"At the end of the day, we really need to ask ourselves ... what kind of
      society we want to be, and if we want to go down the slippery slope where some
      of us can just be deprived of equal protection of the law and due process of
      the law," Weissman said.

      Randy Jones, the Alamance County sheriff's spokesman, said traffic stop data
      shows conclusively that local deputies and police officers aren't profiling
      Hispanics. In 2008, only 52 Hispanics were stopped out of the 698 stops
      deputies made, he said. The low rate compared to the overall number of stops
      has held steady for several years.

      The rate was significantly higher in 2004, before 287 (g), but the increase was
      because the department "went real aggressive" on traffic stops because of a
      spike in drug trafficking and a rash of property thefts.

      The Alamance County data is similar to that of Orange County, which Jones said
      has a reputation as a "sanctuary county" for Hispanics.

      Before 287 (g) began in Alamance County, Sheriff Johnson said he targeted only
      those involved in major crimes, but he later changed his position.

      Jones defended processing through 287 (g) immigrants and all others stopped for
      minor traffic violations, saying it was "the only fair way to do it.."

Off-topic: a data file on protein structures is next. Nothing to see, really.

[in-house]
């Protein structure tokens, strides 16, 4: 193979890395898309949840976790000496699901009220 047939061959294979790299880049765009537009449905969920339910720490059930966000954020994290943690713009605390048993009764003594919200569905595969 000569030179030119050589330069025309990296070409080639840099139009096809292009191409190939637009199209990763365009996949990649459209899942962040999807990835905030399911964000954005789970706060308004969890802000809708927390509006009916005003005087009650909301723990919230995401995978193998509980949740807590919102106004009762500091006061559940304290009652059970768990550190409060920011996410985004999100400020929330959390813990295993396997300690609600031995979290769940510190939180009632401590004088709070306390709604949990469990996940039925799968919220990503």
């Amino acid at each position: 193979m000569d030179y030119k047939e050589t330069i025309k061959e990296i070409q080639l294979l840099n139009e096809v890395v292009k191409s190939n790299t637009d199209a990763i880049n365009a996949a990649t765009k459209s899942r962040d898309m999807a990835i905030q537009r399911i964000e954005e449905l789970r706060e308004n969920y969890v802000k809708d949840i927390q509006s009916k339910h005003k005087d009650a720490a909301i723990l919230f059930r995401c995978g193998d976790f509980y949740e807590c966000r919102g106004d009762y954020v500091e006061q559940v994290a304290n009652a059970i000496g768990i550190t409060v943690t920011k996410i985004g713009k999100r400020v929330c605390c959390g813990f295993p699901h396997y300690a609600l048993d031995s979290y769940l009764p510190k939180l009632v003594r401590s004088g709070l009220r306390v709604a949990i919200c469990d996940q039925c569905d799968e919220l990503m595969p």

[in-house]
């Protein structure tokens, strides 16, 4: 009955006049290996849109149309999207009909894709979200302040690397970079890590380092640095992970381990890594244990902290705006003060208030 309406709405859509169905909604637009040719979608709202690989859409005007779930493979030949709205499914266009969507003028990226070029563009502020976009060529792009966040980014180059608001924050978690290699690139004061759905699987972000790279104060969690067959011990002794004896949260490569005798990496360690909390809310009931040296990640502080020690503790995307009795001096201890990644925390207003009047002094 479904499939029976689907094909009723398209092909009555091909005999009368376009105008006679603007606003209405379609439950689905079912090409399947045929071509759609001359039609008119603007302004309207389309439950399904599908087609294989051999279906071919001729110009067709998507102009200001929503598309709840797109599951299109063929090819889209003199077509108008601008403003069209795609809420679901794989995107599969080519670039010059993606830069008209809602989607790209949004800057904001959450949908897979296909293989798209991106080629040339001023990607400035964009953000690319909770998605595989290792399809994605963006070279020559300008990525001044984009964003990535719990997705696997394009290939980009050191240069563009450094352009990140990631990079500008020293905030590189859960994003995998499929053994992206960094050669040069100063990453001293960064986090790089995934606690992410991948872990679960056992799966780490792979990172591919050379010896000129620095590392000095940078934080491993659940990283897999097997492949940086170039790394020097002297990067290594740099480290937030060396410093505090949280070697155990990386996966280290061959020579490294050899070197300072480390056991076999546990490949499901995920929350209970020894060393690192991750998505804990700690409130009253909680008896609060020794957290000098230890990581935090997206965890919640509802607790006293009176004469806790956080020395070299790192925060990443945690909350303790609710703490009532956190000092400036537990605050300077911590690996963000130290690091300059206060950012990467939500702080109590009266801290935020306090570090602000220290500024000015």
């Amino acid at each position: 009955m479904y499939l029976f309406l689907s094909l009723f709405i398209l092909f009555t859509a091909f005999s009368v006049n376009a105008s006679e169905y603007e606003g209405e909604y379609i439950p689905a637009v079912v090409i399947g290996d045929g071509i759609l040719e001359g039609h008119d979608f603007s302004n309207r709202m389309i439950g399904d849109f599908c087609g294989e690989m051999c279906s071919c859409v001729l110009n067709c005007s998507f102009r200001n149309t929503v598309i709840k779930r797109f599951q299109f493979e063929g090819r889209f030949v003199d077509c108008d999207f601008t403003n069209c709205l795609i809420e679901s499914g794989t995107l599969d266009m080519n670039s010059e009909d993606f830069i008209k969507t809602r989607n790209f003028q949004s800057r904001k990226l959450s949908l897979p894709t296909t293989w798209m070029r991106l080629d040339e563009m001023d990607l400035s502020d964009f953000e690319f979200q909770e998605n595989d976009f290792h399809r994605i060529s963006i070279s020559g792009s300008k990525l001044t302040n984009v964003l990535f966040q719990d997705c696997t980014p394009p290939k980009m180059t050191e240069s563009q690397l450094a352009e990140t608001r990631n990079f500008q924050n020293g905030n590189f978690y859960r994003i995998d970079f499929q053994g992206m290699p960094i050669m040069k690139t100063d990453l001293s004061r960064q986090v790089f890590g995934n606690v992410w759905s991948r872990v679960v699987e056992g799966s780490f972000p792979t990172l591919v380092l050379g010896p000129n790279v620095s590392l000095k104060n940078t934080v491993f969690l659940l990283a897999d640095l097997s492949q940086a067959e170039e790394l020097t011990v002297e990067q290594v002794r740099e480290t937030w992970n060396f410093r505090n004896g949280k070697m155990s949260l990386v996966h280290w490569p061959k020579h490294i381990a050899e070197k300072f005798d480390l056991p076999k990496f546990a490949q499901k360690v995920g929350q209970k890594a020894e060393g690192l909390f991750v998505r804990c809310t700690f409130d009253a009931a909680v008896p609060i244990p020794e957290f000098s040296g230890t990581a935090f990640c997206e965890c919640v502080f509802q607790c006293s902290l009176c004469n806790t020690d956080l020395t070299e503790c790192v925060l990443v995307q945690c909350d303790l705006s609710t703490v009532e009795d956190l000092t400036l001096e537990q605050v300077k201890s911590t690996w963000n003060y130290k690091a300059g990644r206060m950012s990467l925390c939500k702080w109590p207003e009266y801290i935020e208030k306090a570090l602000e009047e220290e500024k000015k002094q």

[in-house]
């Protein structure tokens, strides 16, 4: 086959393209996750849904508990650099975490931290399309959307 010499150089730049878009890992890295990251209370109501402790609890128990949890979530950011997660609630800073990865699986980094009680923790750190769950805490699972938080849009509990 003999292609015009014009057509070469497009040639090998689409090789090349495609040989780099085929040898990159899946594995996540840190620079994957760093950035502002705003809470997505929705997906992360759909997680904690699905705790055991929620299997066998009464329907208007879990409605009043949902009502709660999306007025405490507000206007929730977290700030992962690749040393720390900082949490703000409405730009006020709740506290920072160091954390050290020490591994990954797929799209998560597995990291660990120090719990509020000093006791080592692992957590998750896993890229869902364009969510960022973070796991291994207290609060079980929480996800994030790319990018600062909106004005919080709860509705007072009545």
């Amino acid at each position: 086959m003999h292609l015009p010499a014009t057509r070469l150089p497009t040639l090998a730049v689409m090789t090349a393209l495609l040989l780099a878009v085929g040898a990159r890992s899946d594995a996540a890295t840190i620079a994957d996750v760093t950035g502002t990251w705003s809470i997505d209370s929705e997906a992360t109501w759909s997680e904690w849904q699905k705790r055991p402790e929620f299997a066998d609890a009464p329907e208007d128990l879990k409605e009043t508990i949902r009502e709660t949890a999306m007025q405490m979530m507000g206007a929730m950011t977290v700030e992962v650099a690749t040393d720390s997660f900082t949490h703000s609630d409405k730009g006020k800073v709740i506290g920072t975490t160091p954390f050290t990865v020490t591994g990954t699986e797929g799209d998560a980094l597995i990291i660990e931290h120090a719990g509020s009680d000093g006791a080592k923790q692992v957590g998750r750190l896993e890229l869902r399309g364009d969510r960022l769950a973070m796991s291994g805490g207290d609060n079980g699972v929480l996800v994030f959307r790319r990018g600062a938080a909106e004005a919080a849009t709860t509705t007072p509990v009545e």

Since 287 (g) went into effect nearly two years ago, crime has dropped 19
      percent in Alamance County, Jones said.

      Jones said he has no way of knowing whether 287 (g) accounts for the decrease,
      but added that far fewer local Hispanics are coming into the jail as repeat

      Jones had not read the full report but said the summary is full of
      "generalities" that are not supported by statistics. "I've seen the same
      rhetoric I've been hearing," he said. "I haven't heard from these people."

      Jones also questioned the ACLU's motives. The organization has been against 287
      (g) from the beginning, he said.

      Regarding the claim that 287 (g) is behind rising fear of lawmen, Jones said it
      is "not uncommon" for Hispanics to call his department with tips about drug

      Overall, Jones questions the "objectivity and validity" of the study. "We don't
      know where they're getting this."


      see video at link:

      of washingtonpost. com

      Conflicting Accounts of an ICE Raid in Md.

      By N.C. Aizenman

      The boss was not happy. His elite team of immigration officers had been raiding
      targets across Prince George's and Montgomery counties all night long in search
      of fugitive and criminal immigrants but had netted only a handful.

      To view the entire article, go to http://www.washingt onpost.com/ wp-dyn/content/ article/2009/ 02/17/AR20090217 03451.html? referrer= emailarticle

      Would you like to send this article to a friend? Go to
      http://www.washingt onpost.com/ ac2/wp-dyn/ emailafriend? contentId= AR2009021703451&sent=no&referrer=emailartic le